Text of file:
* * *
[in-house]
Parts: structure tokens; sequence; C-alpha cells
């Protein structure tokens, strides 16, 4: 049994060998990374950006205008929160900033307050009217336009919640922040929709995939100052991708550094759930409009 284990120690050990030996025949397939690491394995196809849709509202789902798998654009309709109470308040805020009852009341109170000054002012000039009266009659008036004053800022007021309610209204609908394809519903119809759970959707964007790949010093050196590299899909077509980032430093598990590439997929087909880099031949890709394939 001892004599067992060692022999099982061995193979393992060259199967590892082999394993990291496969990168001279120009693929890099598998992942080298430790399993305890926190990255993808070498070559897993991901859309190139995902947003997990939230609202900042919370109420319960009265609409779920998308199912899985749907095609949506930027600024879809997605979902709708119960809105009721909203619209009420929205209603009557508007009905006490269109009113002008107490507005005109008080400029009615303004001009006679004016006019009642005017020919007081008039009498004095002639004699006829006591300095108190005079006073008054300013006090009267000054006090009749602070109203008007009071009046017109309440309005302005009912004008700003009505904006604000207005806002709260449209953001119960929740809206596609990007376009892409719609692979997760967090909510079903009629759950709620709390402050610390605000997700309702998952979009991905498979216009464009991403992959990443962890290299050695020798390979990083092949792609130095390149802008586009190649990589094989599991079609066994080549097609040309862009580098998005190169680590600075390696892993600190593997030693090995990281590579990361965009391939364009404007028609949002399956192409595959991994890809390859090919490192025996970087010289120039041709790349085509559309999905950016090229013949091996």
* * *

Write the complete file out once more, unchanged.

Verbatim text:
[in-house]
Parts: structure tokens; sequence; C-alpha cells
């Protein structure tokens, strides 16, 4: 049994060998990374950006205008929160900033307050009217336009919640922040929709995939100052991708550094759930409009 284990120690050990030996025949397939690491394995196809849709509202789902798998654009309709109470308040805020009852009341109170000054002012000039009266009659008036004053800022007021309610209204609908394809519903119809759970959707964007790949010093050196590299899909077509980032430093598990590439997929087909880099031949890709394939 001892004599067992060692022999099982061995193979393992060259199967590892082999394993990291496969990168001279120009693929890099598998992942080298430790399993305890926190990255993808070498070559897993991901859309190139995902947003997990939230609202900042919370109420319960009265609409779920998308199912899985749907095609949506930027600024879809997605979902709708119960809105009721909203619209009420929205209603009557508007009905006490269109009113002008107490507005005109008080400029009615303004001009006679004016006019009642005017020919007081008039009498004095002639004699006829006591300095108190005079006073008054300013006090009267000054006090009749602070109203008007009071009046017109309440309005302005009912004008700003009505904006604000207005806002709260449209953001119960929740809206596609990007376009892409719609692979997760967090909510079903009629759950709620709390402050610390605000997700309702998952979009991905498979216009464009991403992959990443962890290299050695020798390979990083092949792609130095390149802008586009190649990589094989599991079609066994080549097609040309862009580098998005190169680590600075390696892993600190593997030693090995990281590579990361965009391939364009404007028609949002399956192409595959991994890809390859090919490192025996970087010289120039041709790349085509559309999905950016090229013949091996």